Spotlight The magazine of the Lake Wylie Chamber of Commerce

hts on Lake Wylieâ&#x20AC;&#x2122;s annual Lig . ade the Lake boat par


25th Annual Lights on the Lake Holiday Boat Parade


Set for Dec. 14, 2013

he lake will light up Saturday, Dec. 14 during one of Lake Wylie Chamber of Commerce’s most popular events, the 25th annual “Lights on the Lake” Holiday Boat Parade. Each year the event grows in number of participants and popularity, and this year many more boats are expected to join in. Homeowners are encouraged to participate, too by decorating their docks as a way of adding to the festivities. Boats will meet at T-Bones dock, S.C. 54 | Winter 2013

Highway 49 by Buster Boyd Bridge, by 6 p.m. for lineup. A meeting of the boat captains will be held at the same time. The parade begins at 6:30 p.m. and the parade route spans both sides of the Buster Boyd Bridge. Best viewing is from the deck at T-Bones and the Buster Boyd Public Boating Landing and access area. Awards will be presented to the participant with the most creative lighting display. There will be first, second and third place winners. Early registration is $20 and must be re-

ceived by Thursday, Dec. 12. Late and sameday registration is $25. Please mail your check and registration form to BOAT PARADE, Lake Wylie Chamber of Commerce, P.O. Box 5233, Lake Wylie, SC 29710. For additional information and a registration form, contact the Chamber at 803-8312827, email or visit

Spotlight Lake Wylie Chamber of Commerce

Lake Wylie Chamber of Commerce 25th Annual

“Lights on the Lake” Holiday Boat Parade presented by

T-Bones on the Lake, Light-N-Up Houseboat and

Lake Wylie Pilot

REGISTRATION – ENTRY FORM When: Parade begins Saturday, Dec.14, 2013 at 6:30 p.m. Where: Buster Boyd Bridge at T-Bones – Lake Wylie Captains meeting begins at 6 p.m. This form and a check for $20 should be sent to: Lake Wylie Chamber of Commerce P.O. Box 5233 Lake Wylie, SC 29710 by Thursday, Dec. 12, 2013. (Late and same-day registration is $25) Name:____________________________________________________________________ Addrss:___________________________________________________________________ Cell Phone:_________________________ Email:_________________________________ Type of Boat:_______________________________________________________________ Describe your holiday decorating theme:_________________________________________ _________________________________________________________________________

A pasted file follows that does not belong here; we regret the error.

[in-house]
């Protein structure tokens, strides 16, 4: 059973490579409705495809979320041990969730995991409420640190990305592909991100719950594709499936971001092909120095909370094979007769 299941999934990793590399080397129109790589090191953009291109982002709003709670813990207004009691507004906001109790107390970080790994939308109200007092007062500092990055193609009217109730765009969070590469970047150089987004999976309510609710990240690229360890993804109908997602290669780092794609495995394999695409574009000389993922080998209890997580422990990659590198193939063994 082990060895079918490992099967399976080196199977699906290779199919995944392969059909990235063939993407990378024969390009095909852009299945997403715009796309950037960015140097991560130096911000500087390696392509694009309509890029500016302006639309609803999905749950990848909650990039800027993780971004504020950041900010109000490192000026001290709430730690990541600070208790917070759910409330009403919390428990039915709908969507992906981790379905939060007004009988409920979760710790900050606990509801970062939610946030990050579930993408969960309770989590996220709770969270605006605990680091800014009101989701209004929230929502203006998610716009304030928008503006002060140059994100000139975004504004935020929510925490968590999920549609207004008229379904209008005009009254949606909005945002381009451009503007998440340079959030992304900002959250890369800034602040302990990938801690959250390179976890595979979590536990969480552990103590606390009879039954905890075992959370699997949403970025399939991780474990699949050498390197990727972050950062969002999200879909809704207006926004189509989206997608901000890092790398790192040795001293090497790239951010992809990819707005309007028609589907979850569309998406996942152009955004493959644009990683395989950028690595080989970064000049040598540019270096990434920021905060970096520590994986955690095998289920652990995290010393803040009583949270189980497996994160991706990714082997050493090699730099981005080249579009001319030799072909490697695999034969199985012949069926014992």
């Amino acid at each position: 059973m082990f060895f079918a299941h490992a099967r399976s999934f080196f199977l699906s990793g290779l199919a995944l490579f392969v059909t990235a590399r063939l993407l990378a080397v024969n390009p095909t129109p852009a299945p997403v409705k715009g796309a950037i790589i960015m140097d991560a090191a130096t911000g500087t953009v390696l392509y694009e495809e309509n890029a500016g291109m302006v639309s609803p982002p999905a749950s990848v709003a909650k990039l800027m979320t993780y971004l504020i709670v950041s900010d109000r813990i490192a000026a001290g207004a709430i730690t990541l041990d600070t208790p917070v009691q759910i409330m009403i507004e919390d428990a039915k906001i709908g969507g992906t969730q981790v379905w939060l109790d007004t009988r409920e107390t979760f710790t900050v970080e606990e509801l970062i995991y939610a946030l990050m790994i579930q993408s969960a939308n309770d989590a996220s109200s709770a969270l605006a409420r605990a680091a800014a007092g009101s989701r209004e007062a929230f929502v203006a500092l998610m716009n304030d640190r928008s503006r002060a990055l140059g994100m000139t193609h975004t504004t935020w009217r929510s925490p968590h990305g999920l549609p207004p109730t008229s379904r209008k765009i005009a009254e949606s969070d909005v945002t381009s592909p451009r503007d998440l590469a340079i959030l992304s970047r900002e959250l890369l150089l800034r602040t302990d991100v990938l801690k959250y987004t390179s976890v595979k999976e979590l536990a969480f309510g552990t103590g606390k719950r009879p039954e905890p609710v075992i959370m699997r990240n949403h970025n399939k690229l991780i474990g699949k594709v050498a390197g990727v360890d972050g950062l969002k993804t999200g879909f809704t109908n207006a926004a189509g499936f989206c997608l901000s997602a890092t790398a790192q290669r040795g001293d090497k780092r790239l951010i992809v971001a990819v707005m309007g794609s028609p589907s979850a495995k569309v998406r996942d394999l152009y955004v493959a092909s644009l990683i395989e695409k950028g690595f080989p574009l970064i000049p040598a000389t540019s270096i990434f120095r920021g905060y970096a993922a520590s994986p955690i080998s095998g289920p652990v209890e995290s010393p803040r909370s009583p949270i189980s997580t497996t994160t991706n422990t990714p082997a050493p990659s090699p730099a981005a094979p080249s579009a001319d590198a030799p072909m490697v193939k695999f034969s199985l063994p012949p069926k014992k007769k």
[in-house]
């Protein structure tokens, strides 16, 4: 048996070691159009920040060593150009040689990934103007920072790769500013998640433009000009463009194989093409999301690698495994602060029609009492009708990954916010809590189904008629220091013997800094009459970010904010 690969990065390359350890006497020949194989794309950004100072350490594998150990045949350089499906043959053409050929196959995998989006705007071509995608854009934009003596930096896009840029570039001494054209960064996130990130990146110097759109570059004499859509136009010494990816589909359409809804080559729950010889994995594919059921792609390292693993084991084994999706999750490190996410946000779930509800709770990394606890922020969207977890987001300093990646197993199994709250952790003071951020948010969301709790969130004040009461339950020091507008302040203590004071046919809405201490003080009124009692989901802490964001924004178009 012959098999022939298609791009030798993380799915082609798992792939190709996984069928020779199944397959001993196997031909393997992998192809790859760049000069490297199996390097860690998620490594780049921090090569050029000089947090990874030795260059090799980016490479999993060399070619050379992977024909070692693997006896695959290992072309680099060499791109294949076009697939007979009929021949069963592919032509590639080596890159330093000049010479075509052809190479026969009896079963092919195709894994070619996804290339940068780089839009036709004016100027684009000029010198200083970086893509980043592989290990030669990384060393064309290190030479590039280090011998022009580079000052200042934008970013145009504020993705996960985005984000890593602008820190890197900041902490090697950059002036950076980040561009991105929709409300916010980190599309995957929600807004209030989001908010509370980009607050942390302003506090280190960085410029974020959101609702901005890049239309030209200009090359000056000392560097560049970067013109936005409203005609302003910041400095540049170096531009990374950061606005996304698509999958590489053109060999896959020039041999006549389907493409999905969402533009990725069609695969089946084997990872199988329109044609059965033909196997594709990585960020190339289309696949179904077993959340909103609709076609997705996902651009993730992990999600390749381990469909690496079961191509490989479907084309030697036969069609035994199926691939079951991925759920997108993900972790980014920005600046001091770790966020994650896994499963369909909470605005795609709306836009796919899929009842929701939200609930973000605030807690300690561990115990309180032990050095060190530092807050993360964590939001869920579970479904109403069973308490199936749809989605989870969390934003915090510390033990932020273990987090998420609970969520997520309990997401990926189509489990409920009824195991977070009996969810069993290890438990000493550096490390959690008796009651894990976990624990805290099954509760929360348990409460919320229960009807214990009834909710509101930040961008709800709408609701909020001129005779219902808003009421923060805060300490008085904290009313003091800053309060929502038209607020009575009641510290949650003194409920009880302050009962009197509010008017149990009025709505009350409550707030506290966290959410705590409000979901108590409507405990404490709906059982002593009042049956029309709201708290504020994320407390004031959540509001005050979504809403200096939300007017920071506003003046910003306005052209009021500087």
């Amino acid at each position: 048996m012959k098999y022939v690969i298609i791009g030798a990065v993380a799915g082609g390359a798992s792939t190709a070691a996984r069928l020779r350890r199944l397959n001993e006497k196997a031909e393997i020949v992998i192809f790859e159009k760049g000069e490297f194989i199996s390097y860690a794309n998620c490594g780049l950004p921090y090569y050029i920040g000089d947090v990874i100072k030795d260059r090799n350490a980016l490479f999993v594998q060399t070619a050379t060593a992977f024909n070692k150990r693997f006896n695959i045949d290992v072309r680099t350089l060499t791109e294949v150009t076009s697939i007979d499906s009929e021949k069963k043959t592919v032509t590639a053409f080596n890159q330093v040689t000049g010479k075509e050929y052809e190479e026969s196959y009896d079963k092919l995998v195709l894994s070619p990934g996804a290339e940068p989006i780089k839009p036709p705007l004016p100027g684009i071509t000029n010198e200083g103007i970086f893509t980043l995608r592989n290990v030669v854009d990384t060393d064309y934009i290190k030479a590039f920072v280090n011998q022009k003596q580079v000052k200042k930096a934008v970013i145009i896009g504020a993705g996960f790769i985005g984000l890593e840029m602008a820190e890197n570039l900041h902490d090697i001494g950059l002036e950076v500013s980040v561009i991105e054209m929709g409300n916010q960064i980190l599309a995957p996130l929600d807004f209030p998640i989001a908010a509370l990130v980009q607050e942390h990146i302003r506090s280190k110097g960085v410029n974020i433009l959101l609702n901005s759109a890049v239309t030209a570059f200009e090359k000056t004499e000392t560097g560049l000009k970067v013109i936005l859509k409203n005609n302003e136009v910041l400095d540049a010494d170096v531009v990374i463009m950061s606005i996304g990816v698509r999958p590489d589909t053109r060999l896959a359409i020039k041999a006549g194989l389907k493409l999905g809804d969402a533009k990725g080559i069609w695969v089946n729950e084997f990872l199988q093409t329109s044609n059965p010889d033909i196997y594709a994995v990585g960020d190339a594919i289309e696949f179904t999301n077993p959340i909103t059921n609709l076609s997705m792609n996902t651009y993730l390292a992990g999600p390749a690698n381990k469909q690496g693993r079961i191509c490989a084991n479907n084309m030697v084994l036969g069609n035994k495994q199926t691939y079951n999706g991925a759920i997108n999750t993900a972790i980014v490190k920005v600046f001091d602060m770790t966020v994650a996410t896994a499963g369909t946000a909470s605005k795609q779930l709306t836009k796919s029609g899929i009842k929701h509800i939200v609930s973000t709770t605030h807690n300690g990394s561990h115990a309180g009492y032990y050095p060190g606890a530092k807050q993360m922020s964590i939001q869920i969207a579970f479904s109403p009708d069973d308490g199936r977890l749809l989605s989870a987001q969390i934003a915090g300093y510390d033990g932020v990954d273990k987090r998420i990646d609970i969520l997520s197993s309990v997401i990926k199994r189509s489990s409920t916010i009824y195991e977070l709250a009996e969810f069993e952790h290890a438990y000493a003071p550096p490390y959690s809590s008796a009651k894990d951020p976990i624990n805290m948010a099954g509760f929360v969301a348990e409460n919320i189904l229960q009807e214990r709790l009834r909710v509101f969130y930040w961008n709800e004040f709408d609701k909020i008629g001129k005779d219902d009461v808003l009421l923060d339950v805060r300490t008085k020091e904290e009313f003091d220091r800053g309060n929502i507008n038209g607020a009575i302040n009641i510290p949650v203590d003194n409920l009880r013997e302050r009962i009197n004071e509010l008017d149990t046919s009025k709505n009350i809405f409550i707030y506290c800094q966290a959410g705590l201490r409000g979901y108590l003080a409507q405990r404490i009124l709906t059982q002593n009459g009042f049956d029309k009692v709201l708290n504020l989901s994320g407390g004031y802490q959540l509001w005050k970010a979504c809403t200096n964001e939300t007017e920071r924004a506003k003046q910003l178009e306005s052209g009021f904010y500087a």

Questions: Call 803-831-2827 or email


Holiday Gala kicks off the season The Lake Wylie Chamber’s annual meeting is held as a holiday gala celebration where the annual Business and Citizen of the Year are recognized. This year’s event will be held Dec. 5 at River Hills Country Club. Reservations can be make by calling the chamber at 803-831-2827. Sponsorships are also available.

Marc Sosne CLOVER SCHOOL DISTRICT P.O. Box 5233 264 Latitude Lane, Suite 101 Lake Wylie, SC 29710 803-831-2827 Fax: 803-831-2460 Lake Wylie Chamber of Commerce’s marketing and promotional efforts are supported by York County’s Hospitality Tax.

Winter 2013 |



Business After Hours Aug. 22, 2013 Sponsored by Allen Tate Realty Photos by Diana Grubenhoff

Allen Tate Realtors welcome the Chamber to the August BAH.

Carolyn Huneycutt, Peggy and Myron Boloyan with Watt Roberson at the August BAH at Allen Tate Realty.

BB&T was well represented by Jack Chamber volunteer Norma Wood Green, Kate and Carole Lang. with Nancy Snyder.

Hank Owen and David Coone talk with another chamber member at the Allen Tate BAH. 56 | Winter 2013

Gwen Thompson of Clover Community Bank with Watt Roberson of Allen Tate Realtors.


Business After Hours Sept. 26, 2013 Sponsored by Allstate Insurance â&#x20AC;&#x201C; The Vickers Agency, Anchor Self Storage, Edward Jones, Classic Salon, Hannon Orthodontics Photos by Lake Wylie Chamber of Commerce

Charlie Bromfield and Bob Wheeler greet guests at the check-in table.

Jack Green of BB&T and Vic DiTomnaso.